Janilye, Do not take this journal off. It is factual history. Everyone should have the freedom of reading it. How tragic it would be, and to come, if free human beings cannot express themselves. Propaganda we do not need. The truth, Yes!!

by janilye on 2011-12-03 20:20:03

Dear lola126, Thank you for your comment. I found not the article offensive but the act itself.
Offensive is a positive emotion but I expect readers to also feel regret, shame and even horror. As for it being published in here! Whether we like it or not it is part of our history. I know you want names and dates but without history you will never really know your ancestors.
If I recall correctly lola126, it was I who found your ancestors. The terms oppression, racism and bigotry if I recall are not foreign to you in your own ancestry and the article above no more shocking.
If you wish to discuss the article above further I welcome it. If you want to discuss my motives and to save you further embarrassment please email me.

by Tony58 on 2016-02-05 20:02:08

Poisoning Aborigines was legally murder in Western Australia. Men were hanged for killing Aborigines before and after 1907. Others got life sentences. Would you send a telegram which would be seen, at the very least, by the sending and receiving telegraph operators, in which you implicated yourself in planned murders? There is good reason to believe that the modern interpretation of that telegram is wrong.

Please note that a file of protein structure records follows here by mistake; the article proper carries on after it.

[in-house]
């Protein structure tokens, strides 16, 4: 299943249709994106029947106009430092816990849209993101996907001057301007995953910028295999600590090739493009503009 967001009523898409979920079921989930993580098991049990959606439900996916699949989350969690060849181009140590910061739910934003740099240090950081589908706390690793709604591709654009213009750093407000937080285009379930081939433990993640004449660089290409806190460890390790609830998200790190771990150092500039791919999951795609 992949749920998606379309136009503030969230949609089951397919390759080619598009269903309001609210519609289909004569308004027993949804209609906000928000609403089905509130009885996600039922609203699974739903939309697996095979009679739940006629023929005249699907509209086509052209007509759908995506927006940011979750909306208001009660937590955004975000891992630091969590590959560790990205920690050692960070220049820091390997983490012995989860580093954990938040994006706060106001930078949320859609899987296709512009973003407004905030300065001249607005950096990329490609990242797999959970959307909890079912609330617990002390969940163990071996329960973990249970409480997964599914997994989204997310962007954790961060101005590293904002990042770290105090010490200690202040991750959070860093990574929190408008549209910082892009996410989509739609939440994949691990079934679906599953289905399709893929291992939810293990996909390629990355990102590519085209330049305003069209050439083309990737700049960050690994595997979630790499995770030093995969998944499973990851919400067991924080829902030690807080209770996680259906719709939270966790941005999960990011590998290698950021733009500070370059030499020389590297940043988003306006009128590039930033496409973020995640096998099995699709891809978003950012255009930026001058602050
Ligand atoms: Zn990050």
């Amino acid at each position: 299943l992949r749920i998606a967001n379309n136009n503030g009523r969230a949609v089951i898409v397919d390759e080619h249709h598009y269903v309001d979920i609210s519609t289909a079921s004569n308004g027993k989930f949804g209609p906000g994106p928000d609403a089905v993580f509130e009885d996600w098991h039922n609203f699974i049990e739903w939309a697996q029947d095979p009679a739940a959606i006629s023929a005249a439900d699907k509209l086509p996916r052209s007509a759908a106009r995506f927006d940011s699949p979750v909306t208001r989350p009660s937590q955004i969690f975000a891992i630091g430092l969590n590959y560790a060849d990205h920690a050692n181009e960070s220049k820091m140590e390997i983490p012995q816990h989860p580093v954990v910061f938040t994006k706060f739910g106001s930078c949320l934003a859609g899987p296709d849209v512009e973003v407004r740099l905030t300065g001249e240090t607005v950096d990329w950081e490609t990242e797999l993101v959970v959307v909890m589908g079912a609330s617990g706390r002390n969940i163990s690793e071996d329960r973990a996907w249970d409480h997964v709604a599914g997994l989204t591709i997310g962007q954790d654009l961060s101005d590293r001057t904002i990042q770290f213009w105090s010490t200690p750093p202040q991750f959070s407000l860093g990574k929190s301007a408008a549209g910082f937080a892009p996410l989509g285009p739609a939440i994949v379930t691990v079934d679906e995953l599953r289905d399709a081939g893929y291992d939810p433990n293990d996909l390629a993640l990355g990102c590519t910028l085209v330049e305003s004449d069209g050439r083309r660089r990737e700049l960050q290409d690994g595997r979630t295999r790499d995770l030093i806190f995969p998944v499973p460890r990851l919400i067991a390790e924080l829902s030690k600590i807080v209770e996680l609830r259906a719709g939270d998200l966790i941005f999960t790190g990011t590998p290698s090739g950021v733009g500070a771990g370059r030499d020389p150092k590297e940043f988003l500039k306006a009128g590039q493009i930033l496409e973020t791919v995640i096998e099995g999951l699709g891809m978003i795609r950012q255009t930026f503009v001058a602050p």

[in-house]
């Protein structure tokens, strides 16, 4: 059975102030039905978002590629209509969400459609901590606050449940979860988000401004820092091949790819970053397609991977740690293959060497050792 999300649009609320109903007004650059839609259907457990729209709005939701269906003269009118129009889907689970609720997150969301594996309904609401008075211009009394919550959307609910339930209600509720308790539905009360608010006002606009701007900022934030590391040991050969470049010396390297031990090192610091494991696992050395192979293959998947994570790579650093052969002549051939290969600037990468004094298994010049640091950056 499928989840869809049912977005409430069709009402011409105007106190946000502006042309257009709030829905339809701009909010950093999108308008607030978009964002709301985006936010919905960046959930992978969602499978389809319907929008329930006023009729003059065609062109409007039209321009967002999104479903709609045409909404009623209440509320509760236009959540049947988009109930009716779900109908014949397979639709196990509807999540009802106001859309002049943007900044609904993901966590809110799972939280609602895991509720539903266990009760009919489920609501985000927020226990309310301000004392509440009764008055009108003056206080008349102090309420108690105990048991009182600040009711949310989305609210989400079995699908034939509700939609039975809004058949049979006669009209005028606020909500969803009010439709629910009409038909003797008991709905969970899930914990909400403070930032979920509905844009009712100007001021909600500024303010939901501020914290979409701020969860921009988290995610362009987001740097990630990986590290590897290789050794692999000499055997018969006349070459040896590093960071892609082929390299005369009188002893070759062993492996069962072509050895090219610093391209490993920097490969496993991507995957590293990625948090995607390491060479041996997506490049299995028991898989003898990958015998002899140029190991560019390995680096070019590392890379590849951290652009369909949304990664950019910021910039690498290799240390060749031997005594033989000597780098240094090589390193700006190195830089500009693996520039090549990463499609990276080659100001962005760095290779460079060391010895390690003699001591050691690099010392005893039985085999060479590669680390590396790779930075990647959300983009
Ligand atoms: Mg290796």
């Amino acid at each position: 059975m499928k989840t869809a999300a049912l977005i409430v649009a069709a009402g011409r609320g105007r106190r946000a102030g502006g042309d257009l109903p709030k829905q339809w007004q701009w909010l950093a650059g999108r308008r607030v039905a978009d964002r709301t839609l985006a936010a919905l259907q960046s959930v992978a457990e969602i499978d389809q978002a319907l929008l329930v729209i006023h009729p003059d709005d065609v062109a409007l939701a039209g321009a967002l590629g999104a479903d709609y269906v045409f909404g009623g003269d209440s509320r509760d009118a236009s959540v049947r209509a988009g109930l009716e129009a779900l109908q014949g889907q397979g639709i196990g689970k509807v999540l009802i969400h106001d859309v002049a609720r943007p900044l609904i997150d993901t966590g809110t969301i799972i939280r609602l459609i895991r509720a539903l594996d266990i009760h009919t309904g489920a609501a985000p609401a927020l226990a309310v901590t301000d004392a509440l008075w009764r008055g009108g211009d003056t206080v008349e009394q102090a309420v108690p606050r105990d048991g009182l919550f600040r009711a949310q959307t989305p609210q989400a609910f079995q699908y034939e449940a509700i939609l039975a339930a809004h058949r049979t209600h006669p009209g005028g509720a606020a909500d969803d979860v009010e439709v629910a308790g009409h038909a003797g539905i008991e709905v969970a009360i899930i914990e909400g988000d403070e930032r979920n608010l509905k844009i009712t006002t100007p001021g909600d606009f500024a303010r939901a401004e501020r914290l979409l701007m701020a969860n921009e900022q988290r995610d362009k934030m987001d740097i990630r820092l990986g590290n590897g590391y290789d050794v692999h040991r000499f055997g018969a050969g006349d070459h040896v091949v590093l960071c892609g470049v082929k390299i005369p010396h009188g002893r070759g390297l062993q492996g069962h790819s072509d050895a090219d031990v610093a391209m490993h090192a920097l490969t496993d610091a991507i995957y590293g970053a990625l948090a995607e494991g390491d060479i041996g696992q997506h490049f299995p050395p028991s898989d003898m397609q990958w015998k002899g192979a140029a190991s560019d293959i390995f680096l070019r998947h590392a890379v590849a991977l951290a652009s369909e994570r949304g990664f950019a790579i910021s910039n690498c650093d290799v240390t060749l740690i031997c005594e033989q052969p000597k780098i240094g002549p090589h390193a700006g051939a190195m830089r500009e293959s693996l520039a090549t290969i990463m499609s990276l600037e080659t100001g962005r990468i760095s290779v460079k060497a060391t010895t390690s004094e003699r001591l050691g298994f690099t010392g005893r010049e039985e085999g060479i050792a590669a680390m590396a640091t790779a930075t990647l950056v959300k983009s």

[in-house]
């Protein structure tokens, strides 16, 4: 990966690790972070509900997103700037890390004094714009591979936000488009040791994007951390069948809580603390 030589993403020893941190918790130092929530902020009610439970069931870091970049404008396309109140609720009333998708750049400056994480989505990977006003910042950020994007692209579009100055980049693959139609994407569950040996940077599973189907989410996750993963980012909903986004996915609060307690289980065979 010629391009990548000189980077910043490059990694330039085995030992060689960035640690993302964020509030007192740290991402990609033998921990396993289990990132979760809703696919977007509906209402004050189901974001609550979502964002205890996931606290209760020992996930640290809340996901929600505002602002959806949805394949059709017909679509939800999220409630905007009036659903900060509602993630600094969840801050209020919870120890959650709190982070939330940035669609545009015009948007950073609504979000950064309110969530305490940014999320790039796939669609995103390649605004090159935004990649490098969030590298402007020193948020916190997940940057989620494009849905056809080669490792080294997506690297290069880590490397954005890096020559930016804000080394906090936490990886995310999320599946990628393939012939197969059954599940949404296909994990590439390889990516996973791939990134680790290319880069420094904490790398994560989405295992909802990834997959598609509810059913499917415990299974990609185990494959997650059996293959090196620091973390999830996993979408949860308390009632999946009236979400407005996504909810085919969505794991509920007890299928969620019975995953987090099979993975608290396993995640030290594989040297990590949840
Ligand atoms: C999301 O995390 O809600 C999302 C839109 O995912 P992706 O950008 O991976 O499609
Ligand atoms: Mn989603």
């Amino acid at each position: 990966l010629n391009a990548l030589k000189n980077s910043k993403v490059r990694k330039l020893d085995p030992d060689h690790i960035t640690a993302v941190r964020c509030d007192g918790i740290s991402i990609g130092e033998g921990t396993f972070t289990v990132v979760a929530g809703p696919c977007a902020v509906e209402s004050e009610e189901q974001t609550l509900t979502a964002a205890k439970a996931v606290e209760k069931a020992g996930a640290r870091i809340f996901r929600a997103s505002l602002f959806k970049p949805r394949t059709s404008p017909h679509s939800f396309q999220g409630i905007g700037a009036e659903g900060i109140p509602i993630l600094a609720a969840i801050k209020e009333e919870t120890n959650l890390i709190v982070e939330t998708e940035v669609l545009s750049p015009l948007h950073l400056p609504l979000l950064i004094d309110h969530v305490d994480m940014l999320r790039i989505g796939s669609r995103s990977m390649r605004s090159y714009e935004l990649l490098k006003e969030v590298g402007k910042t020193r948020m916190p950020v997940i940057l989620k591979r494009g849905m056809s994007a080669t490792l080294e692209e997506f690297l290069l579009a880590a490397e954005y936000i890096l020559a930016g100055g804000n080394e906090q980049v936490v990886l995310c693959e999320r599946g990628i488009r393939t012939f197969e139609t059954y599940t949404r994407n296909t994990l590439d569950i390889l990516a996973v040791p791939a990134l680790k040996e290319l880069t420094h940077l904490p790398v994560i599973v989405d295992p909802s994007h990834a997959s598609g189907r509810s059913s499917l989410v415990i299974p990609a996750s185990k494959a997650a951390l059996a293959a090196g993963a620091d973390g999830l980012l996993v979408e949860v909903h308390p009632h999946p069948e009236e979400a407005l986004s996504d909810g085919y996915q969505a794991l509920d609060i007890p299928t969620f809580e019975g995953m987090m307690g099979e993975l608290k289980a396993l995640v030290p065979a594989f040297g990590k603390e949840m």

If you look closely, the telegram does not read "Send cask arsenic, exterminate aborigines, letter will follow" or "Send cask arsenic, exterminate aborigines. Letter will follow" There is no punctuation in it except that it is in 2 lines. (New lines were designated by the telegraph operator sending “AA” to signify a line break. AA was not written on the telegram.)
The first word “Send” is capitalised however, as telegrams were sent in Morse code without distinguishing between upper or lower case letters, that is probably just habit on the part of the receiving operator. The telegram actually reads:

send cask arsenic exterminate

aborigines letter will follow

There is reason to believe that these 2 lines are in fact referring to 2 different subjects. Henry Prinsep was Chief Protector of Aborigines for Western Australia and would naturally make inquiries about the Aborigines. Prinsep was also, privately, a landlord and there is evidence that Charles Morgan had been his tenant. Broome was then plagued by termites. 2 government buildings, the Customs House and the Bond Store, had collapsed from termite damage in 1904. The public hospital was infested and severely damaged.
So the 1st line “send cask arsenic exterminate” may have been a brief (because you paid for each word) response to an letter from Prinsep asking whether Morgan needed Prinsep to supply something to exterminate termites (supplies of such chemicals rapidly sold out in Broome). Arsenic powder was commonly used for exterminating termites.